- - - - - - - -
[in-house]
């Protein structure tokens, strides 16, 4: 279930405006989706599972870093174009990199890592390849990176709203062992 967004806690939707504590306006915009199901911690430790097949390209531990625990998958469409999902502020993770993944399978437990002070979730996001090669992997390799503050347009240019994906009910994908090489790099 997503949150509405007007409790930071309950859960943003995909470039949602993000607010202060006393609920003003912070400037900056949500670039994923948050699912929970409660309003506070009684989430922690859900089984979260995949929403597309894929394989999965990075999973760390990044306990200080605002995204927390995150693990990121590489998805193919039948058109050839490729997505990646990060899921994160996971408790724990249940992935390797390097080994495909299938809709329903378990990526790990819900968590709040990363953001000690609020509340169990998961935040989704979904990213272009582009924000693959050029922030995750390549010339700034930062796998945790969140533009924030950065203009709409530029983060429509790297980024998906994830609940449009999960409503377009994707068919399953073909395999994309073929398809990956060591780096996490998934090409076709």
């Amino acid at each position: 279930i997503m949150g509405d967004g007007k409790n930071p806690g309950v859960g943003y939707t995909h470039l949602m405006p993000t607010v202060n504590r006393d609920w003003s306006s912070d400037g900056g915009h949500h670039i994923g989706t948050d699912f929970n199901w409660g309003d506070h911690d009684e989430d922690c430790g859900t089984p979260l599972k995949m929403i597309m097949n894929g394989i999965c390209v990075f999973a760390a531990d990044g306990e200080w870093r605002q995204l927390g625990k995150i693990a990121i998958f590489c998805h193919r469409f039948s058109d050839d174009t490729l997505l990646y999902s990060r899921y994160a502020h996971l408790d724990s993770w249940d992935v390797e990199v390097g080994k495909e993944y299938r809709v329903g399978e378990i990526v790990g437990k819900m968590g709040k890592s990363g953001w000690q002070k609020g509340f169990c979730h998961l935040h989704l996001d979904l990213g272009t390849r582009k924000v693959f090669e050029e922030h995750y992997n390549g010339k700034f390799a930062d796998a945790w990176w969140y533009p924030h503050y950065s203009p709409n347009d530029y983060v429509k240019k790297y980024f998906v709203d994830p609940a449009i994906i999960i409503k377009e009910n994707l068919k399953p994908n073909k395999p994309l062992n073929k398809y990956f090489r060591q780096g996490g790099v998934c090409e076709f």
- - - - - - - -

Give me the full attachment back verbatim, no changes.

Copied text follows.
[in-house]
């Protein structure tokens, strides 16, 4: 279930405006989706599972870093174009990199890592390849990176709203062992 967004806690939707504590306006915009199901911690430790097949390209531990625990998958469409999902502020993770993944399978437990002070979730996001090669992997390799503050347009240019994906009910994908090489790099 997503949150509405007007409790930071309950859960943003995909470039949602993000607010202060006393609920003003912070400037900056949500670039994923948050699912929970409660309003506070009684989430922690859900089984979260995949929403597309894929394989999965990075999973760390990044306990200080605002995204927390995150693990990121590489998805193919039948058109050839490729997505990646990060899921994160996971408790724990249940992935390797390097080994495909299938809709329903378990990526790990819900968590709040990363953001000690609020509340169990998961935040989704979904990213272009582009924000693959050029922030995750390549010339700034930062796998945790969140533009924030950065203009709409530029983060429509790297980024998906994830609940449009999960409503377009994707068919399953073909395999994309073929398809990956060591780096996490998934090409076709």
């Amino acid at each position: 279930i997503m949150g509405d967004g007007k409790n930071p806690g309950v859960g943003y939707t995909h470039l949602m405006p993000t607010v202060n504590r006393d609920w003003s306006s912070d400037g900056g915009h949500h670039i994923g989706t948050d699912f929970n199901w409660g309003d506070h911690d009684e989430d922690c430790g859900t089984p979260l599972k995949m929403i597309m097949n894929g394989i999965c390209v990075f999973a760390a531990d990044g306990e200080w870093r605002q995204l927390g625990k995150i693990a990121i998958f590489c998805h193919r469409f039948s058109d050839d174009t490729l997505l990646y999902s990060r899921y994160a502020h996971l408790d724990s993770w249940d992935v390797e990199v390097g080994k495909e993944y299938r809709v329903g399978e378990i990526v790990g437990k819900m968590g709040k890592s990363g953001w000690q002070k609020g509340f169990c979730h998961l935040h989704l996001d979904l990213g272009t390849r582009k924000v693959f090669e050029e922030h995750y992997n390549g010339k700034f390799a930062d796998a945790w990176w969140y533009p924030h503050y950065s203009p709409n347009d530029y983060v429509k240019k790297y980024f998906v709203d994830p609940a449009i994906i999960i409503k377009e009910n994707l068919k399953p994908n073909k395999p994309l062992n073929k398809y990956f090489r060591q780096g996490g790099v998934c090409e076709f």